Sic ergo theologia sive scientia divina est duplex. Una, in qua considerantur res divinae non tamquam subiectum scientiae, sed tamquam principia subiecti, et talis est theologia, quam philosophi prosequuntur, quae alio nomine metaphysica dicitur. Alia vero, quae ipsas res divinas considerat propter se ipsas ut subiectum scientiae et haec est theologia, quae in sacra Scriptura traditur. Utraque autem est de his quae sunt separata a materia et motu secundum esse, sed diversimode, secundum quod dupliciter potest esse aliquid a materia et motu separatum secundum esse. Uno modo sic, quod de ratione ipsius rei, quae separata dicitur, sit quod nullo modo in materia et motu esse possit, sicut deus et Angeli dicuntur a materia et motu separati. Alio modo sic, quod non sit de ratione eius quod sit in materia et motu, sed possit esse sine materia et motu, quamvis quandoque inveniatur in materia et motu. Et sic ens et substantia et potentia et actus sunt separata a materia et motu, quia secundum esse a materia et motu non dependent, sicut mathematica dependebant, quae numquam nisi in materia esse possunt, quamvis sine materia sensibili possint intelligi. Theologia ergo philosophica determinat de separatis secundo modo sicut de subiectis, de separatis autem primo modo sicut de principiis subiecti. Theologia vero sacrae Scripturae tractat de separatis primo modo sicut de subiectis, quamvis in ea tractentur aliqua quae sunt in materia et motu, secundum quod requirit rerum divinarum manifestatio.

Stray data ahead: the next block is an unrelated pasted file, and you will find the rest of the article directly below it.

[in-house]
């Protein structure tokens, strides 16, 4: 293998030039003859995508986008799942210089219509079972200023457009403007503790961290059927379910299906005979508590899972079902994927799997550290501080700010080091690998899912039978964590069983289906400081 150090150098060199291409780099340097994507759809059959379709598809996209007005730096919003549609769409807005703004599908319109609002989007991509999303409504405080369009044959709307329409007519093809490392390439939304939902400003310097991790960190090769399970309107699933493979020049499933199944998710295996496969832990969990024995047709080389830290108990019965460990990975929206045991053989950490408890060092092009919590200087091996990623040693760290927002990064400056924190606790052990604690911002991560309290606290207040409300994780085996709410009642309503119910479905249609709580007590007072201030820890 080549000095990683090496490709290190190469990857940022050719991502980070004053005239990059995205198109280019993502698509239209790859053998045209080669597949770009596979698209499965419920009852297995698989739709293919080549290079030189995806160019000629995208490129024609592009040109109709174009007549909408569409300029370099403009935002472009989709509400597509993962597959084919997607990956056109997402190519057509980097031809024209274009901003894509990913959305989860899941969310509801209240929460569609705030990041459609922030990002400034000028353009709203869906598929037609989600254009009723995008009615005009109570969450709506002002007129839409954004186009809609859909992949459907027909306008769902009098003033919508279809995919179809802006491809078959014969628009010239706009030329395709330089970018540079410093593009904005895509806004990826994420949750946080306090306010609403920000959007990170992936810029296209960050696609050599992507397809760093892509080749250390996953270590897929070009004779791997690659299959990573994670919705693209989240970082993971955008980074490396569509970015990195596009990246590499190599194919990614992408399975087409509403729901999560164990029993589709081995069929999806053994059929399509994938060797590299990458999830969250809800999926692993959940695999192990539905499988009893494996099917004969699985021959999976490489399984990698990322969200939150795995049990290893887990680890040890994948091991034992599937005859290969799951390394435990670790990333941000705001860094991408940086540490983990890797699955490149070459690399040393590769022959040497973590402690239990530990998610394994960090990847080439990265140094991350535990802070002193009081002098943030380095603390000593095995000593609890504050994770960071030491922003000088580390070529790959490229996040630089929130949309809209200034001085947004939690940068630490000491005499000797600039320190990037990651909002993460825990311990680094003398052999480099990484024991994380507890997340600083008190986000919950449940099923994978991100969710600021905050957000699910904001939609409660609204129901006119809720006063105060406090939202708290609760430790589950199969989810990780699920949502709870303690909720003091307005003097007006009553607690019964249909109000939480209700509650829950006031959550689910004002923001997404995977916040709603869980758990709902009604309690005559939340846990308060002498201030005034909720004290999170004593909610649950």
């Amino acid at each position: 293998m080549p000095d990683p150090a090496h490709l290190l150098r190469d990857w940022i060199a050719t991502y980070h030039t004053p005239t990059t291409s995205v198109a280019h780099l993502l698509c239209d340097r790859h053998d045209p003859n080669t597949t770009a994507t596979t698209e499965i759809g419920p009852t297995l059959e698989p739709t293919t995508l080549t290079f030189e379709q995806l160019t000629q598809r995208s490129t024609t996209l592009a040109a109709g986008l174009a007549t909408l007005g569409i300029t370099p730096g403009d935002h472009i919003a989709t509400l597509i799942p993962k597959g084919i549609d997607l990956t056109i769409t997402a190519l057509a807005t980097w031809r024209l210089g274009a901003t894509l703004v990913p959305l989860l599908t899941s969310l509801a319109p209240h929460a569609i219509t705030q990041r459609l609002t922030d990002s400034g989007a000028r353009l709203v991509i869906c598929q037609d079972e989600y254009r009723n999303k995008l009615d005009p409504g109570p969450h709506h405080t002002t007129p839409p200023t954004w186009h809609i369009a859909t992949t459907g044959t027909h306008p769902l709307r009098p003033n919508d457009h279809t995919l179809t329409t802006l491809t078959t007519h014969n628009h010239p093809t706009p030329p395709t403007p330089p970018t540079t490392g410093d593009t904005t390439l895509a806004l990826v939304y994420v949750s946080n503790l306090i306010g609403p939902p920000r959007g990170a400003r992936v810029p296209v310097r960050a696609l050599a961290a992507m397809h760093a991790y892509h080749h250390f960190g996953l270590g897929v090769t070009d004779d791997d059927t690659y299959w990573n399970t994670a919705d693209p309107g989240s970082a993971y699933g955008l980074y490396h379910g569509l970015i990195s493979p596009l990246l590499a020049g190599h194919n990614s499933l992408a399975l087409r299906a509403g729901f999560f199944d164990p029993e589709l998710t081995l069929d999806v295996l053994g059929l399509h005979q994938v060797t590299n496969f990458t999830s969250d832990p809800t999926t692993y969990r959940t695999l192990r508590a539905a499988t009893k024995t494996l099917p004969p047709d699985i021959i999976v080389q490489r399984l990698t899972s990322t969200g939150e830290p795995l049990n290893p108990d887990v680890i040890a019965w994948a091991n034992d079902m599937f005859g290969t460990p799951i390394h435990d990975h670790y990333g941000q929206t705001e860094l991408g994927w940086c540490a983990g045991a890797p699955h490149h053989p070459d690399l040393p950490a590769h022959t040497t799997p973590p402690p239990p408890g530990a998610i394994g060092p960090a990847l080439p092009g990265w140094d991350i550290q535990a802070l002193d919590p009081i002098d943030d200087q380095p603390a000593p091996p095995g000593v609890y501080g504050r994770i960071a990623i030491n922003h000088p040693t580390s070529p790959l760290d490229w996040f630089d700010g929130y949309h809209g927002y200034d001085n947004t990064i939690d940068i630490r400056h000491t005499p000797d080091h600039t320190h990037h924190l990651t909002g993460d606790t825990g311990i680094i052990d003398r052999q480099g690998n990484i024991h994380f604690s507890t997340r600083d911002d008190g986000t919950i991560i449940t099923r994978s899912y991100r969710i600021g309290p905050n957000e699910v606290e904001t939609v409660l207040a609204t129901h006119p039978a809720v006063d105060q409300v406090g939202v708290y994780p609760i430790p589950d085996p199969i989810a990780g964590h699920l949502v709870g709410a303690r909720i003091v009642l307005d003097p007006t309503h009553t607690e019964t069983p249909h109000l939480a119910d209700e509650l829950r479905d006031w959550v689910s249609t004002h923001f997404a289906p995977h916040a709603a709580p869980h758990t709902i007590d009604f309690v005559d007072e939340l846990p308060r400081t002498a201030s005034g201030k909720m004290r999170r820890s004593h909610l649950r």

Note, however, that the account of the specific object of Sacred Theology in this text is not the light of divine revelation as it was in the Summa; instead, it is immateriality of the sort that cannot exist in matter. Notice, also, that in this text St. Thomas determines the subject of each species of theology: Sacred Theology studies the first principle in itself and principally, while Metaphysics studies the first principle only in relation to created being.

First, concerning the distinction of the subject and object of Sacred Theology presented in the Summa, it should be noted that the object of any habit can be said materially or formally. St. Thomas makes this distinction explicit in the quote from Ia q.1, a.3 given above. The material object is considered under an account that only accidentally relates the thing to the power. In the example given by St. Thomas, it is only accidental that what is seen is a man or a rock. The formal object, on the other hand, is exactly the reason why it is grasped by a certain power, as things are seen precisely because they are colored.